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Posted by
Johan Dierckx (Wijnegem, Belgium) on 9 January 2011 in Abstract & Conceptual and Portfolio.

Still exploring the possibilities of Black and White photography.
While posting this image I wondered in which category I should place this one: Plant and nature? Abstract and conceptual? Landscape and Rural ?
A difficult choise ... That way I came to the title of this image: "Plantscape": A landscape based enterily on plants with a bit abstract and conceptual sound ... maybe the beginning of a series ?

I was wondering about the prints in the background: should they be removed to get a more clean background ? Tell me your opinion.

Image: Schilde (BE) - 07/01/2010 Raw convertion to Black and White

Canon EOS 400D 1/320 second F/11.0 ISO 200 150 mm

© Johan Dierckx

The photos on this site are copyrighted, which prohibits anyone to use them to sell, give away, use in email or newsgroups, use in a homepage or otherwise showing to the public without my explicit, prior, written permission. Please feel free to use the "contact"-button below to contact me with any questions.

All species are photographed in their natural habitat, without cutting or capturing them, and with maximal respect and the least possible disturbance to the environment.

(To see species in the same taxonomic rank (Kingdom, Phylum, Class, Order, Family, Genus), please use the tags provided with the image. The last tag is the Iso-code for the country where the image was taken. Image-date in DD/MM/YYYY format.)

Please feel free to visit my personal website http://www.diversitasnaturae.be/

Christine from Duns, United Kingdom

Superb B&W and composition, love the shadow. I like the prints in the background

9 Jan 2011 11:13am

@Christine: Thx for your opinion, Christine. Normally I don't clone things out of my images (except sensordust) but someone suggested to do so for the prints in this image. I prefer to keep my images natural.

Don Levesque from Saint John, Canada

Beautiful winter photo!

9 Jan 2011 3:31pm

@Don Levesque: Thank you, Don. The prints in the background does not disturb the image?

Loner from Wörgl, Austria

Eine schöne Kompositon in schwarz/weiß ! Wie gehts dir so ? Schade, daß ich gar nichts mehr von dir sehe - ich meine schriftlich ! Schöne Grüße Sonja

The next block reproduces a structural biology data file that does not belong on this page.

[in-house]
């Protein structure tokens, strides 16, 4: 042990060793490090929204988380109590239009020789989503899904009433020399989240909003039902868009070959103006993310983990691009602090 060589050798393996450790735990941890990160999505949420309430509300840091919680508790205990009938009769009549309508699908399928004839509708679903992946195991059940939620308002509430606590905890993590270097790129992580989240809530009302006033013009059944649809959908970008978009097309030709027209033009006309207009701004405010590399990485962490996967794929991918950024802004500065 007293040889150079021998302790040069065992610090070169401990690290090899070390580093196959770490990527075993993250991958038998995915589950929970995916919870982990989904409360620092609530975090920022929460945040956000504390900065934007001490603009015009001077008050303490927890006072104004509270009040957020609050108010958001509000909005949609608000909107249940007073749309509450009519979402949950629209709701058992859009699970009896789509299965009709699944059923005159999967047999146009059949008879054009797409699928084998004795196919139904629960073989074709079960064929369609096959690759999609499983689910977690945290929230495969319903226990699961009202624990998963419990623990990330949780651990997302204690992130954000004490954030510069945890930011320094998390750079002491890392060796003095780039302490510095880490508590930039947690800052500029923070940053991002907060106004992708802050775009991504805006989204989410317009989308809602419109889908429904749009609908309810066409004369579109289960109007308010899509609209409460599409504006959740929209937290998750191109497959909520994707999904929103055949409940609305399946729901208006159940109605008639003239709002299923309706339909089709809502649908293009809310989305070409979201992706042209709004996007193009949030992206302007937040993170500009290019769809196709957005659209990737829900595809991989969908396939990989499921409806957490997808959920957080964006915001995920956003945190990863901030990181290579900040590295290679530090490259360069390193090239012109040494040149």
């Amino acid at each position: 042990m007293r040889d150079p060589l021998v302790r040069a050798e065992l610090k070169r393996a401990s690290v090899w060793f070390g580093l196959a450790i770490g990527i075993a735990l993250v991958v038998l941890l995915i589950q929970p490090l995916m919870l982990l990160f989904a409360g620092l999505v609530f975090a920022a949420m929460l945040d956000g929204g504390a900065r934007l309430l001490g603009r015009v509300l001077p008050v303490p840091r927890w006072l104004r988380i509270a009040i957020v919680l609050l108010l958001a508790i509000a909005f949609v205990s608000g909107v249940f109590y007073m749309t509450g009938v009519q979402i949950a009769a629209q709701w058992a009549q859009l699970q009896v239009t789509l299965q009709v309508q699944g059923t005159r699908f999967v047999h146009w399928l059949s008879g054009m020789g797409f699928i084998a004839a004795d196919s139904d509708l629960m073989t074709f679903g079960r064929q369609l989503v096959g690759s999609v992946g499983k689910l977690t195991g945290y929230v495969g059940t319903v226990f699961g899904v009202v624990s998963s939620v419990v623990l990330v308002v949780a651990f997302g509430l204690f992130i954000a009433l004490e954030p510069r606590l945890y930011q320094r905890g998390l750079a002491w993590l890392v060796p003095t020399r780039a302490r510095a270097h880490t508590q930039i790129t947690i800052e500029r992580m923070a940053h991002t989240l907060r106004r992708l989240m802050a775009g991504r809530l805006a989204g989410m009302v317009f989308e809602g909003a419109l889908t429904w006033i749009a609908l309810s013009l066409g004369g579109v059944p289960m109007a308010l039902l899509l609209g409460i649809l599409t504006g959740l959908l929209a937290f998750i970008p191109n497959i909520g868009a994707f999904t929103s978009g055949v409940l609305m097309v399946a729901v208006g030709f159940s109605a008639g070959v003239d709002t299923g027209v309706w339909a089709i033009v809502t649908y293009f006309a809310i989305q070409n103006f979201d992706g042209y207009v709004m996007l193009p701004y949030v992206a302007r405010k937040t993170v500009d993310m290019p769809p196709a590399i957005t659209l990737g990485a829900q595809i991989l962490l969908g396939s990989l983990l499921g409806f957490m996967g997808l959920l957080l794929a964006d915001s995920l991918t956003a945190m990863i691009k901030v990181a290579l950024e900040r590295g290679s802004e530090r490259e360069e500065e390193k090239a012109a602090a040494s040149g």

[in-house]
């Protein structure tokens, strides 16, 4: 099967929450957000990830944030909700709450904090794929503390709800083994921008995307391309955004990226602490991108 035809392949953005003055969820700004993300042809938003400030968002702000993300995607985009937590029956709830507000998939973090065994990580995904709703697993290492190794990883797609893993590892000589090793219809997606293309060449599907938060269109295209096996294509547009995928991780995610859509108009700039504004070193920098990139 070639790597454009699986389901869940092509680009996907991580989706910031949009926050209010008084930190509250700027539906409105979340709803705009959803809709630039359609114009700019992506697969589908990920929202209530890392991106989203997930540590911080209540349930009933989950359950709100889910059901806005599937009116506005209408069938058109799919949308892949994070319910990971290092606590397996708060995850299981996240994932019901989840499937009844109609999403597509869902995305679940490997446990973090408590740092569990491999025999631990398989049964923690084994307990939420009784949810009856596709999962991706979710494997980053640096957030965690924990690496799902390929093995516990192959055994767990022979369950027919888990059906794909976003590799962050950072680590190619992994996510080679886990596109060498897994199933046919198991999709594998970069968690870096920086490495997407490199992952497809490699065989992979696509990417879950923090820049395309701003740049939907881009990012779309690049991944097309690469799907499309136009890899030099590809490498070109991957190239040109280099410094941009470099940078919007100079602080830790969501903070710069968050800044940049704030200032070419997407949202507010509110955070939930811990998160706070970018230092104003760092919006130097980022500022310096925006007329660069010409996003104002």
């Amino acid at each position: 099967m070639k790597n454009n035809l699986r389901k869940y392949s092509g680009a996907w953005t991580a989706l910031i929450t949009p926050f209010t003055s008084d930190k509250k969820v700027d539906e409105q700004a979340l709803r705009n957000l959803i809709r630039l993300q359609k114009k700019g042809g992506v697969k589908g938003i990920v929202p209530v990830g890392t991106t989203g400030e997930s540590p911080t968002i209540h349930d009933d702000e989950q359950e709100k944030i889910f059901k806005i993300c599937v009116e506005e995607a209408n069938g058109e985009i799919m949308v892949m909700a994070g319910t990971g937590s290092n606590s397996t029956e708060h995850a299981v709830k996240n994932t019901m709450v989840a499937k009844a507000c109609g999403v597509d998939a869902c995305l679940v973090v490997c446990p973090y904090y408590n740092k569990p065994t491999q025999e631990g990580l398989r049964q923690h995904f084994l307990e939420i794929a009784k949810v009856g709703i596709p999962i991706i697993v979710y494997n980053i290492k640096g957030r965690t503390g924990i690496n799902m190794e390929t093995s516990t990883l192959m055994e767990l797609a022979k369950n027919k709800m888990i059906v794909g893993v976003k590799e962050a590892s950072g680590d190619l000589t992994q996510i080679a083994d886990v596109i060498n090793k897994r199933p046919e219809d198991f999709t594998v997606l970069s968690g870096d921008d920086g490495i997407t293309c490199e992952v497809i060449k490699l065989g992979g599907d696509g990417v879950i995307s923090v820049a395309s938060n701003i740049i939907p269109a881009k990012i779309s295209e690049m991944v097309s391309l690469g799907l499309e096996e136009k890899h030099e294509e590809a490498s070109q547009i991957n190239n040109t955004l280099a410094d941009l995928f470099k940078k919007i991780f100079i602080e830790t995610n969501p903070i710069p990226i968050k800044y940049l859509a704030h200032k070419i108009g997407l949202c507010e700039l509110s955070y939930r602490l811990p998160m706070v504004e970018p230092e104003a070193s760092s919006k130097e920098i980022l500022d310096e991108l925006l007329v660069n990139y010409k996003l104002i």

9 Jan 2011 8:41pm

@Loner: Hi, Sonja ! Yes indeed, I have to apologize for not being around much on the site to comment on images or answer on comments made on my images for the last month or so. I hope to be able to spend some more time again for doing so the upcomming period. Hope you and your husband are realy fine and I send my very best wishes for both of you for 2011. Warm Greetz !

Marleen from Doesburg, Netherlands

Vind het een prachtige foto, het gebogen riet doet mij denken aan een chinese karakter....
De aanwezige sporen zijn denk ik een kwestie van smaak: van mij mag het zonder want het leidt wat af van het hoofdonderwerp.

9 Jan 2011 11:12pm

@Marleen: Bedankt voor je mening, Marleen. Ik denk dat het inderdaad een kwestie van smaak en overwegingen is en vooral van keuzes maken - iets wat soms bijzonder moeilijk is.

Don Levesque from Saint John, Canada

When taking nature photos, you got to take what nature gives you. You are not doing a painting where you can decide what should be on it. The prints in the back makes this photo more realistic.

9 Jan 2011 11:18pm

@Don Levesque: I share this opinion, Don. It comes down to choices in the end I think. Thanks for thinking about this !

myky from London, Canada

A striking image...I admire your philosophy on keeping your images natural

10 Jan 2011 4:29pm

@myky: Thanks Myky. It is not always an easy choice.

Julie Brown from Indianapolis, United States

I like the shadows, it adds depth to the image. I would take out the prints. They are out-of focus and detract from your subject.

11 Jan 2011 12:11am

@Julie Brown: Thanks for your opinion, Julie. I find in the comments on this image so far two different tendencies : 1. keep the scene as originally captured 2. Manipulate in order to remove some distracting elements. You know I always tend to do the first. With this one I'm just not sure. The prints were there and I simply couldn't keep them out of the image. I agree the image would be better when the prints are removed, but I will loose the original scene and the 2nd comment made by Don levesque makes sense to me: that is the way I want to make my images. Maybe I just have to hope to get an opportunity to take a similar image without the prints ?

Canon EOS 400D
1/320 second
ISO 200
150 mm